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The Obama administration is challenging a controversial Alabama immigration law that is widely considered one of the strictest in the nation.
In a motion filed with a U.S. appeals court on Friday, the Justice Department called for enforcement of the law to be blocked, arguing that it encourages discrimination and subjects state residents to unwarranted scrutiny from local officials, according to the Associated Press.
The law, the government lawyers argued in their motion, is "highly likely to expose persons lawfully in the United States, including school children, to new difficulties in routine dealings."
Passed in June, the Alabama law allows authorities to question individuals they suspect of being illegal immigrants and to detain them without bond. It also allows law enforcement officials to check the immigration status of students in public schools.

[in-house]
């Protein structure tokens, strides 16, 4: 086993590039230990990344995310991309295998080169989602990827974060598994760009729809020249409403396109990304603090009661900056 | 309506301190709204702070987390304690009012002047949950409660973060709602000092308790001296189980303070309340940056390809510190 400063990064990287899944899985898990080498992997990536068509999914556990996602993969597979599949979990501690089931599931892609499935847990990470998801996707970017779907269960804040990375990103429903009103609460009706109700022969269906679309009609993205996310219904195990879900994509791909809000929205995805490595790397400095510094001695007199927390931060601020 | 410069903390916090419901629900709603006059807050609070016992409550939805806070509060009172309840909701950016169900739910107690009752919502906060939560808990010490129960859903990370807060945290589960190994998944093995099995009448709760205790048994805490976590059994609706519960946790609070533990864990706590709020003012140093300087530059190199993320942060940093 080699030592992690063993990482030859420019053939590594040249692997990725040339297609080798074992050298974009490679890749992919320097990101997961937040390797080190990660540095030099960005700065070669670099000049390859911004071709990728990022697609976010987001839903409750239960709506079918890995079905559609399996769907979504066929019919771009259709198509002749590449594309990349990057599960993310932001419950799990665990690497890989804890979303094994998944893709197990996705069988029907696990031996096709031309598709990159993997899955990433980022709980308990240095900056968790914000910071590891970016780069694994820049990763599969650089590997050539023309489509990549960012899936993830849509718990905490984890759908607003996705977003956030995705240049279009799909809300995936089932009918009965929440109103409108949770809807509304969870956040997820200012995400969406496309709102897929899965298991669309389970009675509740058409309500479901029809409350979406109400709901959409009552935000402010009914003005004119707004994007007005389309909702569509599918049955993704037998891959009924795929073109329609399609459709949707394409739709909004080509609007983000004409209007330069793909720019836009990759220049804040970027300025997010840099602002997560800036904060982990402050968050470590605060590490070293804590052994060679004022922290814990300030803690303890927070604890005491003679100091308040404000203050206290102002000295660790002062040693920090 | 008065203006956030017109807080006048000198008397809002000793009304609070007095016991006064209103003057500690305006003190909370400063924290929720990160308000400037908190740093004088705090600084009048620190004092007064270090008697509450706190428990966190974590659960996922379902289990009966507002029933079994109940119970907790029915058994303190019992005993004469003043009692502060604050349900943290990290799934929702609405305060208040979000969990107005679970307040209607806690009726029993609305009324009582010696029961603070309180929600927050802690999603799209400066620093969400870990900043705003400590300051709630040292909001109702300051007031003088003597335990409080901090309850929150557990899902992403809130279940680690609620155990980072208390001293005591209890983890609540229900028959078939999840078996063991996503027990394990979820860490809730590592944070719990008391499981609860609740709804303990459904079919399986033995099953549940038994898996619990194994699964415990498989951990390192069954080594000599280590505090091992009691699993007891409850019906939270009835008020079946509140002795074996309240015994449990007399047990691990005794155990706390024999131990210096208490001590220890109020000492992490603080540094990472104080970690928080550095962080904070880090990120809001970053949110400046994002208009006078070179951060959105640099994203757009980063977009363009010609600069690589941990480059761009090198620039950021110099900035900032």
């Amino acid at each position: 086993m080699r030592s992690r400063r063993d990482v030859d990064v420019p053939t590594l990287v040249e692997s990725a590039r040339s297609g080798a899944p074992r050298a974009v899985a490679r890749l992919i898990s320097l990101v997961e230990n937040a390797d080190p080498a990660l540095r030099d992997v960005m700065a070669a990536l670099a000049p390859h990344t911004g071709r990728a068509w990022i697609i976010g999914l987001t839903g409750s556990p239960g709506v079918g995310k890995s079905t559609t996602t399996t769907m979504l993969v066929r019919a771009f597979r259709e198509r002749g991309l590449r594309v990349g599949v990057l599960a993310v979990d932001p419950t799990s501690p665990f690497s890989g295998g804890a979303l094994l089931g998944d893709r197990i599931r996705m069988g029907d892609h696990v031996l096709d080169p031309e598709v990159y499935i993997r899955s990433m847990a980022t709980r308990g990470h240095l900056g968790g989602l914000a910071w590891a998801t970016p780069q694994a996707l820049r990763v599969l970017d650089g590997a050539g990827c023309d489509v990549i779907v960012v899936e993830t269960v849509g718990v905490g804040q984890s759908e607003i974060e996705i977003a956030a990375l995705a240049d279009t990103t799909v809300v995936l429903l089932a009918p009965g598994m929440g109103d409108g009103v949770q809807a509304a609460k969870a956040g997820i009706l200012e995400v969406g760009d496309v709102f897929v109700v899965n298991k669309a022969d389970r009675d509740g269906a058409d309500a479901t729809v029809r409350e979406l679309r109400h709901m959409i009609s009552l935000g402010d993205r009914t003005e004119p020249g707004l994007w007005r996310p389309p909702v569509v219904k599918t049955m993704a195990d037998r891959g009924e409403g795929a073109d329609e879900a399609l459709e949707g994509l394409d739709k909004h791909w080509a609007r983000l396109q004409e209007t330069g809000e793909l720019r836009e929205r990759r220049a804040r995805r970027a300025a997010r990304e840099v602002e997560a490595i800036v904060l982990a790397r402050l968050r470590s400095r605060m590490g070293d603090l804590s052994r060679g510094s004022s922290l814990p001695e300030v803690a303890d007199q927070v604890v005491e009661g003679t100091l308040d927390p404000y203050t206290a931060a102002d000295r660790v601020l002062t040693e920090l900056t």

The government’s motion challenges an earlier decision from a federal judge that upheld the most controversial provisions of the law in question.
Alabama Gov. Robert Bentley said in a statement that he would continue to enforce the law, despite the federal government's appeal. "I remain committed to seeing that this law is fully implemented," he said. "We will continue to defend this law against any and all challenges."